1. The plaintiff, Mt. Ashraf Zadi, wife of Aziz Alam, sued one Lalta Prasad, transferee of her husband's property for enforcement of a charge by sale of the property. Under a registered deed the husband had promised to pay his wife Rs. 4 a month by way of maintenance in case there was disunion between himself and her, and she resided in his house. He further stipulated that if he did not pay the maintenance monthly the amount shall be realized from him by suit. The property was hypothecated (mustaghraq o kafil) for further assurance. What he agreed was that he would not execute any deed of sale or gift or alienate the property and that such a document would be void if he did so. He called the security a ' zamanatnamah.' It was argued on behalf of the plaintiff that this document created an interest in the property and that therefore she was entitled to recover the money by sale of the property. The learned Judge of the lower appellate Court held that no interest in the property was created by the deed. Though he has not specifically said so, he held Section 40, T. P. Act, applicable and held that the plaintiff was not entitled to recover the money out of the property because the transferee had no notice of her right on her husband's obligation. This is a second appeal not only by Mt. Ashraf Zadi but also by her husband, the defendant. This indicates that in reality it is not the woman who wants the money but her husband who after making a complete alienation of the property, desires to take advantage of a document long since executed by him in favour of his wife. As pointed out by the lower appellate Court, the wife never came forward to claim any maintenance since 1909 to the present day though the husband made several transfers by way of mortgage between 1921 and 1925.
2. The question at issue therefore is whether an interest in the property is created by the document of 1909. In Kishan Lal v. Ganga Ram  13 All. 28 that great jurist Mahmood, J., approved of the observations of Dr. Ghosh in his Transfer of Property Act:
A charge must be distinguished from a mortgage as defined in the Act, more specially from a simple mortgage. In every mortgage there must be a transfer of interest in a specific immovable property, while in the case of a mere charge no interest is transferred.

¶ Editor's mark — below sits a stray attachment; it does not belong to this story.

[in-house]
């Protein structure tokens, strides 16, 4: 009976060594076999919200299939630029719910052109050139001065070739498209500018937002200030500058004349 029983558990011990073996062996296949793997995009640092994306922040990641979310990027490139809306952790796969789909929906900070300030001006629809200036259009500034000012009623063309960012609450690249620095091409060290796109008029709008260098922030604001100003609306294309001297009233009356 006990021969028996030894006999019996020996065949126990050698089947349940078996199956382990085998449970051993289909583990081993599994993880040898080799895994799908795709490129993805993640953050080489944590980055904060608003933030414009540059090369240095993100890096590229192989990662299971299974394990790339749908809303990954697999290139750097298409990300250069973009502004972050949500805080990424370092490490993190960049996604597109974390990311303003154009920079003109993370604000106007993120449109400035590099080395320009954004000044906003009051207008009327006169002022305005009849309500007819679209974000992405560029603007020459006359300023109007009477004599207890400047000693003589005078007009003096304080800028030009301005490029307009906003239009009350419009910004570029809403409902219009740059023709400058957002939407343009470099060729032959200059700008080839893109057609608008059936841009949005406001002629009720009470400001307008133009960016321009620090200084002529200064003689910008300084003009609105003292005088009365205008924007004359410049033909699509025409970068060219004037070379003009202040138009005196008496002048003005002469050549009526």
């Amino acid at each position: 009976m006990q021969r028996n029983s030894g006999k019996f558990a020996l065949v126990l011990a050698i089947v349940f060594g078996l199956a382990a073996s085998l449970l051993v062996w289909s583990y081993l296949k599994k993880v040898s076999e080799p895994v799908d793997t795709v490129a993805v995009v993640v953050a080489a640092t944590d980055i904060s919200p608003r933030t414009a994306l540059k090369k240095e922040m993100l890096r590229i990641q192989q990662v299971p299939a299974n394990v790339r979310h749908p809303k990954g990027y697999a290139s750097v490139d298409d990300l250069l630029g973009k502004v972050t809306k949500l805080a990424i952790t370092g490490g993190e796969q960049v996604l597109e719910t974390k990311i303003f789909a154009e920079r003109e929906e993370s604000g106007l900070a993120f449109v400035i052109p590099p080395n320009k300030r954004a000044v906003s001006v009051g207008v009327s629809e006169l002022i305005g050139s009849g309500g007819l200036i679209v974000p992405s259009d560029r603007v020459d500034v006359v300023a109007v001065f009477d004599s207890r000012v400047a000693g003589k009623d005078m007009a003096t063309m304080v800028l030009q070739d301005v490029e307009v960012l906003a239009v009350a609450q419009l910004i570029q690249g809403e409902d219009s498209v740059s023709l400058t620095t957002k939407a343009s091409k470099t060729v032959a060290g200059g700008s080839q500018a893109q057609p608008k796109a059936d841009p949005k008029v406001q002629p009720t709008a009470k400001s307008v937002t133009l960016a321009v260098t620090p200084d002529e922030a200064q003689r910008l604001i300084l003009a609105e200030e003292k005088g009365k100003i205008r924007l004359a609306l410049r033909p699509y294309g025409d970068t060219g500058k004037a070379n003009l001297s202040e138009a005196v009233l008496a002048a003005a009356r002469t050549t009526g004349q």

3. These observations were referred to and sought as a support by Mookerji, J., in Royzuddi v. Kali Nath Mookerjee  33 Cal. 985 at 992. He observed under authority of what was said by Mahmood, J., in the Allahabad ruling that a mortgagee can follow the mortgaged property in the hands of a transferee from the mortgagor whereas a charge can be enforced against a transferee only if it is shown that he has taken with notice of the charge The learned Counsel for the appellants here quoted a Bench ruling in the case of Mahadeo Prasad v. Anandi Lal : AIR1925All60 , where the learned Judges agreed with the observations of the learned Chief Justice in Maina v. Bachchi  28 All. 655 that it was much too broad a proposition to state that in all cases where by act of parties or by operation of law immovable property of one person is made security for payment of money to an-other and the transaction does not amount to a mortgage, the security will not be enforced against such transferee with-out notice. These observations do not lay down any principle but are merely by way of a warning that an enquiry must be made in every case whether a making it recoverable by sale of a. certain Property. Such however is not the case here. The plaintiff's claim does not depend on any decree of Court in her favour making the property in suit liable for payment of the maintenance allowance. The agreement executed by her husband was of a vague character and hedged round with conditions. It is obvious that it was intended to be used only against a stranger and not against the husband himself. The fact that the husband is prosecuting this appeal at a time when according to the wife, the conditions are such that the husband is unfriendly to her clearly indicates the bogus nature of the document. In my opinion it has not created any interest in the property, and therefore a transferee for value without notice cannot be held liable for payment of the amount mentioned in the agreement out of the property. The question of notice is a question of fact. The lower appellate Court has decided this issue against the plaintiff woman. In this connexion it was argued that registration was sufficient notice. This argument is met by the observations of their Lordships of the Privy Council in Tilak Dhari v. Khedan A.I.R. l921 P.C. 112. It was held there that the proposition involved is not one of law but of fact, and as each ease arises it should be determined whether in that individual case the omission to search the register taken together with the other facts, amounts to such gross negligence as to attract the consequence which results from notice. This point has been considered by the learned Judge of the lower appellate Court and I agree with the findings recorded by him. This appeal is dismissed with costs. Permission is granted to appeal by way of Letters Patent.